I was listening to John C. Maxwell’s “21 Irrefutable Laws of Leadership” on Audible. Maxwell is discussing his life’s sentence. John explains that he has been revising his life’s sentence for the better part of his adult life. It has been a work in progress because John’s life has been a work in progress.
But Maxwell has finally settled on the final draft of his life’s sentence: “I want to add value to leaders who will multiply value to others.”
What is your life’s sentence? Have you written one down? Have you thought of a life’s sentence; if you life is similar to the unremarkably average you have not.
I always have goals because my life is data driven; if I am working on a project, I need to be able to measure the progress. I have never had a life’s sentence; this is an overarching vision that defines your life.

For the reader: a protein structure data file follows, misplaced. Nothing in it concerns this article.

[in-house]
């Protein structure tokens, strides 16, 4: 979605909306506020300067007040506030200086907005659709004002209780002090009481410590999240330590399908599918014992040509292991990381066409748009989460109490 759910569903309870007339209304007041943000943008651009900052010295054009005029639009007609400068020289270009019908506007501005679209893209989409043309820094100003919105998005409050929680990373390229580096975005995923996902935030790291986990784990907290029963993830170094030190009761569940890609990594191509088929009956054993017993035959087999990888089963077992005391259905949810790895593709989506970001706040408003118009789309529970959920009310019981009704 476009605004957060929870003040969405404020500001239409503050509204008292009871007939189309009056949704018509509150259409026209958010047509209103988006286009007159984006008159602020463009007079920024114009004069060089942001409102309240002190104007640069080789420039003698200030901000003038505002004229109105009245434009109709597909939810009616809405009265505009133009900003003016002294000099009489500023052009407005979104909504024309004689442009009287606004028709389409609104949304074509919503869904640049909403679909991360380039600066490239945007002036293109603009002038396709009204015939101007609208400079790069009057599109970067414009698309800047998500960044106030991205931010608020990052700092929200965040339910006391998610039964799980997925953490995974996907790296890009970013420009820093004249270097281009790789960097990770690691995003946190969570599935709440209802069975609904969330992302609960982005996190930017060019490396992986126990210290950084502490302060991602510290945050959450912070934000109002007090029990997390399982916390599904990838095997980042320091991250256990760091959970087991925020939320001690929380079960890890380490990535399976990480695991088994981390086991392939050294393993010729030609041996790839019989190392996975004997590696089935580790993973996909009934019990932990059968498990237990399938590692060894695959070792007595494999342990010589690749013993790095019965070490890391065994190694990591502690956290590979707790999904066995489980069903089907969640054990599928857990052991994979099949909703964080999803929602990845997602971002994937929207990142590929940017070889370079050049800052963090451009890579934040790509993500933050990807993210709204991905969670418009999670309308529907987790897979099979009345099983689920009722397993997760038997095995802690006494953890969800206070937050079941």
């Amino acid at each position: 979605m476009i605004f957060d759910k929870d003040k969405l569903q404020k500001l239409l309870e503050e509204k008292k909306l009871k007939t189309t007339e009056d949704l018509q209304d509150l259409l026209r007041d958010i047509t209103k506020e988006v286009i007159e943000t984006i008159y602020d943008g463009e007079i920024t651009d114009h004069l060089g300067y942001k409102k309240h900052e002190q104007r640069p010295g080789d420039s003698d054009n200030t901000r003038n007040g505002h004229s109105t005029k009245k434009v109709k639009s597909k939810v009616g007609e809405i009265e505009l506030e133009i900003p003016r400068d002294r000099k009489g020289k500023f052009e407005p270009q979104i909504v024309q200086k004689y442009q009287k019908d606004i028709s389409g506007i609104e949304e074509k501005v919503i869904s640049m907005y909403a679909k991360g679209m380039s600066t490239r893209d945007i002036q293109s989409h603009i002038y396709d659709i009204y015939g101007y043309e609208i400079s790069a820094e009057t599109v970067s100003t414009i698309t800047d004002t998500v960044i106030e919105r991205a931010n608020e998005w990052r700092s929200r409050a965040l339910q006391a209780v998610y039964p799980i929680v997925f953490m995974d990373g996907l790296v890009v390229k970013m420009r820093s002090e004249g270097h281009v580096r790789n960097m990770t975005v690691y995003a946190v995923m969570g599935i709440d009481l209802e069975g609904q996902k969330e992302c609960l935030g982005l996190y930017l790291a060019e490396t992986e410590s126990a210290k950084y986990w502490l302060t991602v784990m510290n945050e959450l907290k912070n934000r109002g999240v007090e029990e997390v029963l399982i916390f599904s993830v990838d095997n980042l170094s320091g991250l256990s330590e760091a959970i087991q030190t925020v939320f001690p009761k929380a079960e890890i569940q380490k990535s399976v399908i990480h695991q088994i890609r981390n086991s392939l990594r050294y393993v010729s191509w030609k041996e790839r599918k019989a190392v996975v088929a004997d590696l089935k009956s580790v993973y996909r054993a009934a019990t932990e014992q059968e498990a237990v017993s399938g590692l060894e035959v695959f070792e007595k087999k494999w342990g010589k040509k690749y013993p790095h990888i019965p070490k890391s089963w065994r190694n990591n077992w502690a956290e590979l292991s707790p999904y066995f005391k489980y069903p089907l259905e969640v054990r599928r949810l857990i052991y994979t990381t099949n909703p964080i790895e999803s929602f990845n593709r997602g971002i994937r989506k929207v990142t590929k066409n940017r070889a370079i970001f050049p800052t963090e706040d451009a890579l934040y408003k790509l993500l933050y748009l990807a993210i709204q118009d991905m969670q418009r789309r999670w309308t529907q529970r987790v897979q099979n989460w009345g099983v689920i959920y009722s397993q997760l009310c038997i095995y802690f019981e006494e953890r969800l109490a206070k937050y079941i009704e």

I recalled an exercise that Tony Robbins labeled the “Rocking Chair Test.” The test is meant to place you at 80 years old and to sit on your rocking chair. You then begin to look back on your life examining if you have lived a life on purpose.
When done with the exercise, I decided that my life’s sentence would be to add value to others. The sentence was incomplete since my goal is to help leaders become better leaders I am adopting Maxwell’s life’s sentence.
Have you tried the Rocking Chair Test? Take a few minutes now or maybe dedicate a few hours over a quite weekend. With your life’s sentence defined it’s significantly easier to decide where you need to grow, and your growth is what allows you to add value to others.